Why do good people do bad things? And why can't--won't--don't--our clergypeople stop them? Kenneth Lonergan's new film, "You Can Count on Me," gives a touching, sometimes uncomfortable look into one family's struggle with the first question, while leaving the religious among us to ponder the second.

For a movie made by a man who calls himself an atheist, "You Can Count on Me" is full of church and contains the most accurate screen portrayal of a man of the cloth--at least a mainline, liberal minister like myself--in recent memory. And not just accurate, but so far to the front of Lonergan's mind that he plays the minister himself.

"You Can Count on Me" is a slice-of-life story, with all the pathos and troubled (and troublesome) characters of a good country song. After the credits roll against the backdrop of a church steeple, the camera settles on a boy and girl sitting in a pew at their parents' memorial service. Years later, the brother, Terry (Mark Ruffalo), now a pot-smoking wanderer, arrives in his hometown, defensive and edgy, to borrow money from his well-adjusted sister, Sammy (Laura Linney), now a single mom living in the old family home, with a good job at the bank. Sammy's solidity is revealed to have some holes: She's got serious issues of her own about sex, and her emotions run between elation and guilt as she commits adultery throughout the movie.

To help them deal with their respective crises, Terry and Sammy each have a short encounter with the pastor at Sammy's church. First, Sammy invites the minister over to the house to help straighten Terry out, and later goes to him herself, trying to sort out her man trouble.

In both encounters, the minister's manner is what has been frequently described to me as a distinctly "unpriestly." Priests judge. Priests condemn. Priests put dogma before the people's lives. Hollywood tends to reinforce this priestly profile. The culture wars have turned the standard-issue Hollywood clergyman from a kindly, consoling irrelevancy in the Barry Fitzgerald mode to a right-wing busybody who uses Jesus to hide his own hang-ups. At my screening of "You Can Count on Me," it took a barely perceptible eye roll on Terry's part to get the audience hooting with laughter at the priest's temerity in showing up at the house.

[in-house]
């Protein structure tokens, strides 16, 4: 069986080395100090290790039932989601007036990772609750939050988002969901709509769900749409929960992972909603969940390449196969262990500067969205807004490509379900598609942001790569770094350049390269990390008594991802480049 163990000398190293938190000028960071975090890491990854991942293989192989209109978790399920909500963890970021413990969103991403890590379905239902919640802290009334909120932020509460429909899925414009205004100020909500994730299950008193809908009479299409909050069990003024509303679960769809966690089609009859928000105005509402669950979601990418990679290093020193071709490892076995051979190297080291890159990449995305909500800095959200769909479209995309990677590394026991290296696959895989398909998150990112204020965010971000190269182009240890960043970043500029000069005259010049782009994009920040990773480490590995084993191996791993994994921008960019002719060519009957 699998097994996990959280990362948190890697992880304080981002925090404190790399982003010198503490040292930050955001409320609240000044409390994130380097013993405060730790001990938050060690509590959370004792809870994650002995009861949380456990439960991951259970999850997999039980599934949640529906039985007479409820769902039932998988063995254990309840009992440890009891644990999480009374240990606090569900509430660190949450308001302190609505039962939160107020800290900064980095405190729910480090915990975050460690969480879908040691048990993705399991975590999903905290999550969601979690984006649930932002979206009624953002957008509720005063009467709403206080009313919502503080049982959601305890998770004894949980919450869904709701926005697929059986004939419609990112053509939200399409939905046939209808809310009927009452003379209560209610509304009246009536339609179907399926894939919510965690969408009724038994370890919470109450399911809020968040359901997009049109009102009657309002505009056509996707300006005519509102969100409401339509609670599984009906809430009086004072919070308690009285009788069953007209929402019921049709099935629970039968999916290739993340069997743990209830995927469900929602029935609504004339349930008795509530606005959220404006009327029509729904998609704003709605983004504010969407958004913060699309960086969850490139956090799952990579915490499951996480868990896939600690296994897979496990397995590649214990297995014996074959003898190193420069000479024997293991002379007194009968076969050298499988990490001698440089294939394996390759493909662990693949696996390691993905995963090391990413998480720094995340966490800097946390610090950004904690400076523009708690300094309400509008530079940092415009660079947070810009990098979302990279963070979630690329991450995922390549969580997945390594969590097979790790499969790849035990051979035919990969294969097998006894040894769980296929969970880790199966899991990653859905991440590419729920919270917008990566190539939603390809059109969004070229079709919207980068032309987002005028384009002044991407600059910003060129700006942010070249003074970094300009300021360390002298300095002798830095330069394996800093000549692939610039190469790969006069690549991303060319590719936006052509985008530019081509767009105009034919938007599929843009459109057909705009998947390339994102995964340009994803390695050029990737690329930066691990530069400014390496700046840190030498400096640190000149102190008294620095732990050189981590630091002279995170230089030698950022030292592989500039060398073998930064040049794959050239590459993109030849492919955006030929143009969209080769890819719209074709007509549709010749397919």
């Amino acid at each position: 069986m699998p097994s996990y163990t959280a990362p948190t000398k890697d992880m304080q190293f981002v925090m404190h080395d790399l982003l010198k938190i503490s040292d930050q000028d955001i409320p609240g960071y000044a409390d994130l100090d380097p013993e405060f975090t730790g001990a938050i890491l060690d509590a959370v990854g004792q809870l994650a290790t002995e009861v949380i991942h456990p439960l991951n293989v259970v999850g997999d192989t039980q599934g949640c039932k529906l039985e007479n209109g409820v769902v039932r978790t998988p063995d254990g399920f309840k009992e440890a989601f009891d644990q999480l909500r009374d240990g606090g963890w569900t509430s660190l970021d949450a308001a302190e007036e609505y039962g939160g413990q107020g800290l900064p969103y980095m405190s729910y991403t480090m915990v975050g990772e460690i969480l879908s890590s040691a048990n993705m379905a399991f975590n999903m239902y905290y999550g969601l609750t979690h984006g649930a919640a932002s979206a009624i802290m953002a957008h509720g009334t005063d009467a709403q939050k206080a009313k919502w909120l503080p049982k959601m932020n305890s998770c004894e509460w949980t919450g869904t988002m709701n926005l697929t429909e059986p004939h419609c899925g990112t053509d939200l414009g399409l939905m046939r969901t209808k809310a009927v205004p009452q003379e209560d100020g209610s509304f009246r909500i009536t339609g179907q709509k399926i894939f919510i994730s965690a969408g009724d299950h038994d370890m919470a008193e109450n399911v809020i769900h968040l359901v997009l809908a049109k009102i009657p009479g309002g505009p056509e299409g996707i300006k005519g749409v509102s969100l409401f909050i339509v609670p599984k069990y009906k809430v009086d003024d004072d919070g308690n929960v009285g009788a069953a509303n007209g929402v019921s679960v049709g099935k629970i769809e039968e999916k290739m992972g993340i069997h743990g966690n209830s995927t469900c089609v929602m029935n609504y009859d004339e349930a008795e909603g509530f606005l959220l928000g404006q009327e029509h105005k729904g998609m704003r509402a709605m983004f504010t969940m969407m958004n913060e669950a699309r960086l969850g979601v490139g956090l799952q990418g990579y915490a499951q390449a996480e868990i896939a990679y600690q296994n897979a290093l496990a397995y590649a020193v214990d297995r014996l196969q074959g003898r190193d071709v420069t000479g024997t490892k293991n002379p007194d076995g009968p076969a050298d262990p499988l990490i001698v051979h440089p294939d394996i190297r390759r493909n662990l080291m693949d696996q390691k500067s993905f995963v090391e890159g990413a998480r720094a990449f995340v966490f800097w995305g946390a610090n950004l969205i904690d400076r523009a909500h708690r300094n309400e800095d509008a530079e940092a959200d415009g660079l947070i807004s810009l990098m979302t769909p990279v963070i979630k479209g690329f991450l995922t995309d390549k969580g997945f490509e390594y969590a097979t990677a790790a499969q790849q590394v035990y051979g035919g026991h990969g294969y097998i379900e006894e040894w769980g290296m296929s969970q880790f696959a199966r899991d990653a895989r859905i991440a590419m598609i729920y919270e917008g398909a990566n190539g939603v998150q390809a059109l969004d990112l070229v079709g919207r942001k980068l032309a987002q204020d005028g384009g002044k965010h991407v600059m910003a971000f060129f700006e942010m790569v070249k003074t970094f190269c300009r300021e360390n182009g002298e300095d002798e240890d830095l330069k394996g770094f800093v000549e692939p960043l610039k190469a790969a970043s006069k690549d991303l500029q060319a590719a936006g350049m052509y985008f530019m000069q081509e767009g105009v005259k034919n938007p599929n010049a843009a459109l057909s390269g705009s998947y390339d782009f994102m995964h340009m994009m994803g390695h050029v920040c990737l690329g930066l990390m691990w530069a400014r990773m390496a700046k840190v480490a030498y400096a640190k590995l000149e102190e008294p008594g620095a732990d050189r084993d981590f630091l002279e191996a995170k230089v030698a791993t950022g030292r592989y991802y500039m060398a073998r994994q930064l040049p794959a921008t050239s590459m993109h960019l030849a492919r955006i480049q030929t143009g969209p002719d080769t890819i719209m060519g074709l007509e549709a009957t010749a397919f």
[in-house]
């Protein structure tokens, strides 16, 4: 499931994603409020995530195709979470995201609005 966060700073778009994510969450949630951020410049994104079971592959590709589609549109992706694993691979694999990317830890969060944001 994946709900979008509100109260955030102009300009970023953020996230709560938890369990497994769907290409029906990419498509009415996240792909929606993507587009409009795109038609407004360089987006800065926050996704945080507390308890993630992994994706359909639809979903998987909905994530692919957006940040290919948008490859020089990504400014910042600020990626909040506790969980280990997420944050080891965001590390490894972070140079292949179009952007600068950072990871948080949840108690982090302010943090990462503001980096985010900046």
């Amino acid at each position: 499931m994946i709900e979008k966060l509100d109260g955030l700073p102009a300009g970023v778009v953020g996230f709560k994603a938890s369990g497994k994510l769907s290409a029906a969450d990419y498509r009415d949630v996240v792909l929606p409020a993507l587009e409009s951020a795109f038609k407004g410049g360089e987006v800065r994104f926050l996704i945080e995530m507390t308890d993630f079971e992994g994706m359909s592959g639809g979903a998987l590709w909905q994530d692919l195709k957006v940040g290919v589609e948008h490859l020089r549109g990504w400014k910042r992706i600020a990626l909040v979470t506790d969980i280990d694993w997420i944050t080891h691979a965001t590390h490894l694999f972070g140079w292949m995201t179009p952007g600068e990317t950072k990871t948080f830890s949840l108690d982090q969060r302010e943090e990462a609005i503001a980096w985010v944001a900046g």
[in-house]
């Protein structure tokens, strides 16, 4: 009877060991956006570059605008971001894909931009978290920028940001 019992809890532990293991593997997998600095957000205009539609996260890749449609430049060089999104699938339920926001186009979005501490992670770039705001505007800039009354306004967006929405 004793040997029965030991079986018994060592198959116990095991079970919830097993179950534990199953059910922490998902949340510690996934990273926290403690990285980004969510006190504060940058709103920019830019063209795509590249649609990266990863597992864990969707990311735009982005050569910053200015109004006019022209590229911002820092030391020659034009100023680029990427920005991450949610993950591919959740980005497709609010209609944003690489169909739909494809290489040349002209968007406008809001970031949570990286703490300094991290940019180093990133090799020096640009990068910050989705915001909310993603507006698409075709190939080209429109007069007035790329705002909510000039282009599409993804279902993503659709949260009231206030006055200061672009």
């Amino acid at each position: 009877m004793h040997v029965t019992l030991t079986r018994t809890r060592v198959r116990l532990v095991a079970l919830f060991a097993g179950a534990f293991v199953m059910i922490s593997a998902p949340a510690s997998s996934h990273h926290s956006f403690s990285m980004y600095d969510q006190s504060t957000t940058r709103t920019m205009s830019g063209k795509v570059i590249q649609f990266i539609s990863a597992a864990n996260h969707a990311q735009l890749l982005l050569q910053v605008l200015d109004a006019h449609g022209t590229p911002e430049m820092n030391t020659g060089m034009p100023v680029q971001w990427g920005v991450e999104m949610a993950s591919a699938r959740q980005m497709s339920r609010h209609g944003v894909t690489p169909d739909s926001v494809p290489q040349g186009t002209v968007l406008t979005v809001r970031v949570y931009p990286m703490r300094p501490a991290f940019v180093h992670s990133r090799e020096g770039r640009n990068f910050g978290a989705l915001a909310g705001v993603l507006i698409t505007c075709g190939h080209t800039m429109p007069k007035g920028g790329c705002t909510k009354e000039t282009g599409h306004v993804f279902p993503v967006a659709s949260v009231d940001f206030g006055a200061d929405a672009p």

Terry tells the minister he thinks religion is "fairy tales" and says he no longer "believes." The minister, seemingly unconcerned with the specificities of belief, counters by asking an apparently heartfelt question, and one that underlies the principle of ministry: "Do you think your life matters? Not in relation to God or religion or some other term you object to, but do you feel your life is important in the scheme of things?" The scene ends with little resolved, but with Terry's palpable irritation and confusion at this line of questioning.

Later, Sammy seeks out the minister to informally confess that she's sleeping with her boss. "What's the official position of the church on adultery?" she wants to know. "It's a sin," our man of the cloth replies blithely. "Well, aren't you going to tell me that I am going to burn in hell?" Sammy pleads. "No," he shrugs.

Many evangelical ministers would say Lonergan's minister is forfeiting a chance to advance the gospel here. Others might argue that he has exchanged his ministerial role for that of the therapist. Surprising as it might be for people who imagine that priests rely only on condemnation, this is a true portrayal of a thoroughly postmodern, liberal priest.

What is the underlying goal of the priest in the film? What is my goal? Like Lonergan's priest, I admit to being undogmatic about the language of faith. Doctrine is secondary to the experience of faith, which involves the visceral knowledge of the importance of our lives in God's eyes. By translating that principle into the importance of our lives "in the scheme of things," as Lonergan says, a minister increases the chances of striking a chord in a person who is resistant to the history and language of Christianity. What reached the brother in this encounter was the lack of an easy answer to the priest's question. Confusion, in this case, signals a successful ministerial moment.

In Sammy's case, she was already confused; what she wanted was to understand. By refusing to condemn her, Lonergan's character allows her to come to her own conclusions about her behavior, and change it.

In other words, Lonergan's priest did not seem to care about winning the moment or winning a soul. I don't notch my belt with conversions either. Understandably, this is a key to the decline of the mainstream, liberal church. Like Sammy begging the priest to condemn her behavior, some people complain of the church's lack of fight. But we don't fight to win. We try to understand the situation, and then we "share" the gospel as we understand it.

This may come across as wimpy, but the true measure of a minister's success is when a congregant understands himself better or begins to think about her life in a different way. Perhaps, we hope, the person will allow the new knowledge to translate into a change in behavior. There is not one culminating event (accepting Jesus into the heart) but (hopefully) a sense of progression.

Ultimately, ministers like Lonergan's have faith in a God that will not judge people on their sins but will ultimately forgive all and save all. The brother and sister have been through a lot in their lives, but they continue to be there for each other. And God is there for each of us in every situation. The title of the film says it all.

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